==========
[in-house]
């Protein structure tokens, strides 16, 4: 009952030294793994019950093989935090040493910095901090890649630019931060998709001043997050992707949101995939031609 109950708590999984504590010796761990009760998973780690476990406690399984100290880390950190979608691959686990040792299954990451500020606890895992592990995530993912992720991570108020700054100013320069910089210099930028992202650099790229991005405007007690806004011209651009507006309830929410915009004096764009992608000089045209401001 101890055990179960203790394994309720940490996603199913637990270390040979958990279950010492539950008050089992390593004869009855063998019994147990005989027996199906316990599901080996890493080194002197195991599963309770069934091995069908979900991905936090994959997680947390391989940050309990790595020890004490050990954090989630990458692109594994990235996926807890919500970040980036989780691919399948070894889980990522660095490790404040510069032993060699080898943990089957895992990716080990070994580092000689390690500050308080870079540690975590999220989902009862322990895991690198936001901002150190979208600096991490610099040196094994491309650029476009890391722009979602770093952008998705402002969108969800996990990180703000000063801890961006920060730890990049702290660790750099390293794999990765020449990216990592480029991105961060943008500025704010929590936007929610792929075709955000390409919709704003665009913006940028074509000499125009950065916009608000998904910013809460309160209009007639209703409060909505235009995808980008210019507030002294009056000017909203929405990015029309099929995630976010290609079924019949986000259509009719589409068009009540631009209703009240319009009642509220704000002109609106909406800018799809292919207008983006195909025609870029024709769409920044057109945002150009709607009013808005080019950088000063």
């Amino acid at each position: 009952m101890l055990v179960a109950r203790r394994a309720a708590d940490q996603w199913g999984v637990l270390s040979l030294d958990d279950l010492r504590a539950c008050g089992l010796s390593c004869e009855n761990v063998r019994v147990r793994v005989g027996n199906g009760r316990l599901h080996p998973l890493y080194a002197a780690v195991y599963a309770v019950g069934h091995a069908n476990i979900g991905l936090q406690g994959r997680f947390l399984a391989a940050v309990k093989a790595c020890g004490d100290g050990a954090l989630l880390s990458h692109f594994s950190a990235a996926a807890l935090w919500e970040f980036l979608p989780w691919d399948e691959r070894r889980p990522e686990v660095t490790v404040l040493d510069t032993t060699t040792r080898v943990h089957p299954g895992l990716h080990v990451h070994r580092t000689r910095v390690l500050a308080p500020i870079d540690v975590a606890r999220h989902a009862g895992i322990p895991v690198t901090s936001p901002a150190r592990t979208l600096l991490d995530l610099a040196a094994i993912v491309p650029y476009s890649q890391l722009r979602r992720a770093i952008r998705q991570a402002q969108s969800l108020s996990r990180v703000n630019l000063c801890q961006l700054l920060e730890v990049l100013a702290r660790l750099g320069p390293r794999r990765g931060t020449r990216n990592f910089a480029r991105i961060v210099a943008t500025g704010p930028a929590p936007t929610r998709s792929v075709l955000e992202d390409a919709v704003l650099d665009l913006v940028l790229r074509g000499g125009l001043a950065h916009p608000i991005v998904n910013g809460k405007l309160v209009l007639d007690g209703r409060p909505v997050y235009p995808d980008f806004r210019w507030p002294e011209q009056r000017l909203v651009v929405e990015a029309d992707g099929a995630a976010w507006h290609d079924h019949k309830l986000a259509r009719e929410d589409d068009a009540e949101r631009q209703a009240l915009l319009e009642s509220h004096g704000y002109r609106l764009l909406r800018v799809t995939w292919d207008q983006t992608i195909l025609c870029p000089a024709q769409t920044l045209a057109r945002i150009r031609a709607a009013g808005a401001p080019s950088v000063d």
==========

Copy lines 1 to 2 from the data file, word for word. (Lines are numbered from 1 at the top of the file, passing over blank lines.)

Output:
[in-house]
């Protein structure tokens, strides 16, 4: 009952030294793994019950093989935090040493910095901090890649630019931060998709001043997050992707949101995939031609 109950708590999984504590010796761990009760998973780690476990406690399984100290880390950190979608691959686990040792299954990451500020606890895992592990995530993912992720991570108020700054100013320069910089210099930028992202650099790229991005405007007690806004011209651009507006309830929410915009004096764009992608000089045209401001 101890055990179960203790394994309720940490996603199913637990270390040979958990279950010492539950008050089992390593004869009855063998019994147990005989027996199906316990599901080996890493080194002197195991599963309770069934091995069908979900991905936090994959997680947390391989940050309990790595020890004490050990954090989630990458692109594994990235996926807890919500970040980036989780691919399948070894889980990522660095490790404040510069032993060699080898943990089957895992990716080990070994580092000689390690500050308080870079540690975590999220989902009862322990895991690198936001901002150190979208600096991490610099040196094994491309650029476009890391722009979602770093952008998705402002969108969800996990990180703000000063801890961006920060730890990049702290660790750099390293794999990765020449990216990592480029991105961060943008500025704010929590936007929610792929075709955000390409919709704003665009913006940028074509000499125009950065916009608000998904910013809460309160209009007639209703409060909505235009995808980008210019507030002294009056000017909203929405990015029309099929995630976010290609079924019949986000259509009719589409068009009540631009209703009240319009009642509220704000002109609106909406800018799809292919207008983006195909025609870029024709769409920044057109945002150009709607009013808005080019950088000063």